My husband was kind enough to allow me to share the story of how he joined together with his Jewish community aboard the USS Enterprise despite the difficulties of deployment in the spring of 2011. I’ll turn it over to him for today’s post. Enjoy!
I knew before the deployment started that celebrating Passover would be a little challenging. But, like most things, it’s just a matter of finding the community and going for it. The Navy is very good about arranging to have rabbis come out to forward deployed areas for Jewish holidays. The only question that remained was whether to enjoy the holiday aboard Naval Support Activity Bahrain or try to stay overnight on the Enterprise.
I made that call once I saw an old friend from Jewish Midshipman Club (JMC) aboard the ship. He was a submariner on a shore tour. But, since he was attached to the destroyer squadron as an undersea warfare specialist, it was one of those deploying kind of shore tours. So, counter to every single bit of COD guy training I had received since officially becoming a COD guy, I asked our officer in charge if I could stay aboard the ship for a night. On purpose. No mission requirement for such. He didn’t see a problem with it.
I rode in the back of the COD out to the ship. As I was walking through the Air Transfer Office shack, I spotted a man with a black kippah on his head. This, evidently, was the rabbi. The ATO shack is where all passengers going onto and coming off the ship via aircraft muster. He had conducted a pre-Pesach Seder the day before, with the intent of celebrating aboard NSA Bahrain on the actual day. But, he assured me there were plans to have a Seder-in-a-box shindig aboard the Big E.
I ran into one of the ship’s chaplains who got me the time and place for the Seder. We managed to snag the captain’s in-port cabin. Nice! With this critical question answered, I spent most of the day getting a sunburn out on the LSO (Landing Signal Officer) platform watching recovering aircraft. I even got up there to see a night recovery for the first time. The night was absolutely gorgeous. A full harvest moon hung lazily on the horizon directly behind the aircraft coming in on the approach, illuminating some distant clouds. Directly over the ship, it was painfully clear, a million stars lighting the night.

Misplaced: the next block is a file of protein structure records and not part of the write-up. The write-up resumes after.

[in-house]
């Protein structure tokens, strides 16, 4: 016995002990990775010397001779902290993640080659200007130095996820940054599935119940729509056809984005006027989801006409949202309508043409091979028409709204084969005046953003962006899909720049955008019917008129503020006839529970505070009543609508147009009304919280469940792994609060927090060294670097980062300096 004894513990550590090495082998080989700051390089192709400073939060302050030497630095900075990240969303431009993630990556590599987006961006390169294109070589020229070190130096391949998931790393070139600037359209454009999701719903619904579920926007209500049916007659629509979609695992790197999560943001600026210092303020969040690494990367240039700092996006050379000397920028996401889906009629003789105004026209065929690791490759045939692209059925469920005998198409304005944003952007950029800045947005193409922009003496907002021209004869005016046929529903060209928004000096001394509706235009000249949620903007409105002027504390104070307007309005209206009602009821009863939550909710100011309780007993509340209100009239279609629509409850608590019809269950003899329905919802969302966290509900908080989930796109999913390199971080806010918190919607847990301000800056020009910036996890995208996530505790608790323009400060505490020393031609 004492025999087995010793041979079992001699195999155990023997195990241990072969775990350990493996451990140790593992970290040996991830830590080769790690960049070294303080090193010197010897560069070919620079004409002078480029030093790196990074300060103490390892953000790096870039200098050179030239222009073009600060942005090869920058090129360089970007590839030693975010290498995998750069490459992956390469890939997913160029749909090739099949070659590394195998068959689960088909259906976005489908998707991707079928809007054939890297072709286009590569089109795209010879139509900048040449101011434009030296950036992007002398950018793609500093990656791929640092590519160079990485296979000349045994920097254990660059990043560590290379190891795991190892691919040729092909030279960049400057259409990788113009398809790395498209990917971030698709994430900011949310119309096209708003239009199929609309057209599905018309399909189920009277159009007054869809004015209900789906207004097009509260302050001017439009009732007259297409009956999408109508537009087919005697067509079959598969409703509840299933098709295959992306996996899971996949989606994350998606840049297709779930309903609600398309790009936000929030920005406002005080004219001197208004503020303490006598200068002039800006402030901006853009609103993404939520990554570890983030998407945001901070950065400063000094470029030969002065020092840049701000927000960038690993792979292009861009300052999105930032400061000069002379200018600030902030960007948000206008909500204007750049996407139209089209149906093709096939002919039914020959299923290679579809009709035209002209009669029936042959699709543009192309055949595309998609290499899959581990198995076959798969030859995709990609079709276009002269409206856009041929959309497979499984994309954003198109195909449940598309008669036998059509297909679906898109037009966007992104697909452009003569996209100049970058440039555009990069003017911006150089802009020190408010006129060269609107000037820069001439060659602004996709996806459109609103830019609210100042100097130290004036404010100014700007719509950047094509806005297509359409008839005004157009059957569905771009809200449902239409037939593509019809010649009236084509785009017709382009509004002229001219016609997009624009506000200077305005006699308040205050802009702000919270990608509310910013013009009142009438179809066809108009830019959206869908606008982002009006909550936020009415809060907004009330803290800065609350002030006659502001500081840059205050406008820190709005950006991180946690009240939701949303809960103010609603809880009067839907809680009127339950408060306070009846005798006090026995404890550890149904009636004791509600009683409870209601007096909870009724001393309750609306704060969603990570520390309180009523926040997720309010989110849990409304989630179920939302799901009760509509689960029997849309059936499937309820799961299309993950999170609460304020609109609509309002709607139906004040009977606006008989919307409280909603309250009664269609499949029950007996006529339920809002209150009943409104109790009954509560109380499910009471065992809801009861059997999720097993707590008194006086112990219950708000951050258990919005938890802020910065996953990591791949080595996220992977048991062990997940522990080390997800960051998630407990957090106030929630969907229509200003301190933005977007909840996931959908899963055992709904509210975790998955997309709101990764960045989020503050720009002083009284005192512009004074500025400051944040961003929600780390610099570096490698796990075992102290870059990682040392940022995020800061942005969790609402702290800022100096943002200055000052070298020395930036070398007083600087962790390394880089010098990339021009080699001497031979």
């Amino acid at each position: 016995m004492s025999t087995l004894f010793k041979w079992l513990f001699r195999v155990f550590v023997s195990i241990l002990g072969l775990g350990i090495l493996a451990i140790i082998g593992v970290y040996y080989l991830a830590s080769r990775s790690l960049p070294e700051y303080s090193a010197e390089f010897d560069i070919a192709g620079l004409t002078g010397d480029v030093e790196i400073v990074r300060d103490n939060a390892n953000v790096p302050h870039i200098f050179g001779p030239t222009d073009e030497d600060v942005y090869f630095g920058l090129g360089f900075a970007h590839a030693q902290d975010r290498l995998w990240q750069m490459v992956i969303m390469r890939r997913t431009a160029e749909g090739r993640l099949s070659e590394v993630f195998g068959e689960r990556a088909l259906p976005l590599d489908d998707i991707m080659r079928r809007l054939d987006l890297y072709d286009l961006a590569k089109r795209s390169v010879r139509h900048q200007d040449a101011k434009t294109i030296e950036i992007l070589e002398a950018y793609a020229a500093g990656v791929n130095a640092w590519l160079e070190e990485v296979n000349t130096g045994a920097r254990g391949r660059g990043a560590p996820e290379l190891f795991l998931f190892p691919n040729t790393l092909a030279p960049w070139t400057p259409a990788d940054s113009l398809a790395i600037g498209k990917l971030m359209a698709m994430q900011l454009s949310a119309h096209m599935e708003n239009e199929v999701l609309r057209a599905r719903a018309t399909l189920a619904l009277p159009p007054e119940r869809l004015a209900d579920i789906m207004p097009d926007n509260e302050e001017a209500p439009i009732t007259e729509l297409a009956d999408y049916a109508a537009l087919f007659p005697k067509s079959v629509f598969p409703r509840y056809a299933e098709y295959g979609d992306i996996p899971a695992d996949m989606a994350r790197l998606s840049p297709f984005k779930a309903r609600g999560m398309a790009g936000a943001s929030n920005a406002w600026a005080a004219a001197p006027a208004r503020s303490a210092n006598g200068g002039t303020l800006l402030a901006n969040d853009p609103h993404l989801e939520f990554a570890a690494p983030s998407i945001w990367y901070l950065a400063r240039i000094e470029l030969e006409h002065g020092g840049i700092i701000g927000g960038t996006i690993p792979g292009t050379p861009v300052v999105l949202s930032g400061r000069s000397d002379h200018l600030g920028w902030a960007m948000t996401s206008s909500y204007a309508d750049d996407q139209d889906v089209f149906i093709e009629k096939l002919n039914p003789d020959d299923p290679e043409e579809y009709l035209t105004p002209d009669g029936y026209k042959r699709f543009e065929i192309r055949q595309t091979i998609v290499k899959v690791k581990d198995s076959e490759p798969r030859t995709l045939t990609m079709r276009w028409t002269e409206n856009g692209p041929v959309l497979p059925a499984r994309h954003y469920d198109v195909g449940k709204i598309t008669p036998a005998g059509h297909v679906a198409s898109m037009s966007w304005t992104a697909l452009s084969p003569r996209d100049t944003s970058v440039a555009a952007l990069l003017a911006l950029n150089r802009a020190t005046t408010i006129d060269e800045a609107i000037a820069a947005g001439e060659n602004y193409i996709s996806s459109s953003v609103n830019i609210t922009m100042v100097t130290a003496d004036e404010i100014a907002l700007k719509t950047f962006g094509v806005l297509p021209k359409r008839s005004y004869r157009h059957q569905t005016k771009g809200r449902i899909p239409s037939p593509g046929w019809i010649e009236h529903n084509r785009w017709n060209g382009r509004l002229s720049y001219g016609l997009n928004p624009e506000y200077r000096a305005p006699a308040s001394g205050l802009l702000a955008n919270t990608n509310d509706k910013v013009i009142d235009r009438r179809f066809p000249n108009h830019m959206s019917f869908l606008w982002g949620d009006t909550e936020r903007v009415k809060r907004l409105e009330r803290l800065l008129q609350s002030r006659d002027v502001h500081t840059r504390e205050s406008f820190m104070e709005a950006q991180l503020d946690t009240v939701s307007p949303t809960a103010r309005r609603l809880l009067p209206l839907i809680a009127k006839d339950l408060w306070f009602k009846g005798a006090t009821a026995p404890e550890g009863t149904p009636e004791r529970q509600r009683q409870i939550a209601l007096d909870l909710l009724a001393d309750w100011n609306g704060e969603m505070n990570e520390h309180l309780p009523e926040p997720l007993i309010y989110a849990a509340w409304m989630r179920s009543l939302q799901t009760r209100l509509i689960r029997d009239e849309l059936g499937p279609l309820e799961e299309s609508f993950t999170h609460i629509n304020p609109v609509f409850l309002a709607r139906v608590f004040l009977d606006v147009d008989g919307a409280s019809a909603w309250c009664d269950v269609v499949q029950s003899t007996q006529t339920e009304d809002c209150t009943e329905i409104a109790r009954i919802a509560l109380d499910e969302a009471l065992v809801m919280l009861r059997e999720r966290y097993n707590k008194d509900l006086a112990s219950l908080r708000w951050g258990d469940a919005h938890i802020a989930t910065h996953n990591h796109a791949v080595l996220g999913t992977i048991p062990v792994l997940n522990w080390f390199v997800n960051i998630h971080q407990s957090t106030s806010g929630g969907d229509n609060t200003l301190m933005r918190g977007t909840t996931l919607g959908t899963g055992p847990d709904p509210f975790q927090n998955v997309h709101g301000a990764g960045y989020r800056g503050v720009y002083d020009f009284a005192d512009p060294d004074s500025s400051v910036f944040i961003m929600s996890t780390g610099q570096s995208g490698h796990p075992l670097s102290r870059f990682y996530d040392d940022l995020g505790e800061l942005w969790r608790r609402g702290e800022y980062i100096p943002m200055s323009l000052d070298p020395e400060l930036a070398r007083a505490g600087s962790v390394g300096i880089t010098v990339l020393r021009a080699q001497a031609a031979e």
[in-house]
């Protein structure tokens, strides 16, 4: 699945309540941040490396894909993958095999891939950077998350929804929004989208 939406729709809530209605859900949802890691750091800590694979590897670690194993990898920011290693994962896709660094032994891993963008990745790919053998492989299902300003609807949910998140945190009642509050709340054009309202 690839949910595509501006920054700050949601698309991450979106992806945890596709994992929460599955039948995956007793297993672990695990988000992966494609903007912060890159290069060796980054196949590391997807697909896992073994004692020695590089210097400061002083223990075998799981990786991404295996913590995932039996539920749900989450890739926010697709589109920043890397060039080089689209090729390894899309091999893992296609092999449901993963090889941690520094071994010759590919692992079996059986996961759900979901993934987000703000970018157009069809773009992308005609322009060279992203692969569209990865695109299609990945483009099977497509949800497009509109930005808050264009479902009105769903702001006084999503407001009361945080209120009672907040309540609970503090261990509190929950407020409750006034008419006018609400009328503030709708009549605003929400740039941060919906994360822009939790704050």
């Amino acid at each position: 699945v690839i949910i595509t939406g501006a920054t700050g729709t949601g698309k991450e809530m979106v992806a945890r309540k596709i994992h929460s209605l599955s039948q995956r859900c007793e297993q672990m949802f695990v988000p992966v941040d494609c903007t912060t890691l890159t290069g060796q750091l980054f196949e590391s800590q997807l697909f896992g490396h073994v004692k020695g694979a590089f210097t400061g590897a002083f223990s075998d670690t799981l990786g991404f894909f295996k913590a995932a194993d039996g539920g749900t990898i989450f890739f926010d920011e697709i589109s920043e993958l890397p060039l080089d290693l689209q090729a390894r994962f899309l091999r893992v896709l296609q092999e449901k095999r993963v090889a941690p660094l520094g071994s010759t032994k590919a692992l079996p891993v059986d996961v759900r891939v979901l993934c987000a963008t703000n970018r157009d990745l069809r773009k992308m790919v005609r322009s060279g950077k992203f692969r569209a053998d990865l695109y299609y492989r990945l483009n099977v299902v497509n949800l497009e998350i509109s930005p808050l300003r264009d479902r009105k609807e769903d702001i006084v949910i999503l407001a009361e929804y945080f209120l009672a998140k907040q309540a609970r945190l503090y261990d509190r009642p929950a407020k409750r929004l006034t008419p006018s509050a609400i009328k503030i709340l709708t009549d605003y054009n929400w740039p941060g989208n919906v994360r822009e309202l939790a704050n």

Seeing flight operations at night is one hell of an experience. On the cat shot, the afterburner seems to leave a trail of fire behind each jet. For landing aircraft, even with our exceptionally bright night, at first all you see headed towards the ship are a series of position lights. The LSOs record which wire the aircraft caught for each pass. In the day, it’s a trivial matter to see. At night, you have to catch seeing the sparks next to the capstan for whichever wire plays out. Once we completed the recovery, I went down to the in-port cabin.
The captain’s cabin was set up with a white lace tablecloth and plastic dinnerware. Two huge boxes contained our Seder supplies. For karpas, there was raw onion. The charoset was this compressed stuff that looked like a PowerBar. The maror was in little single-serving packets. There were the obligatory boxes of matzah, plus round matzah, which I had not seen before. There were a bunch of plastic Seder plates as well. For wine, we had enough boxes of grape juice to supply a third-world country.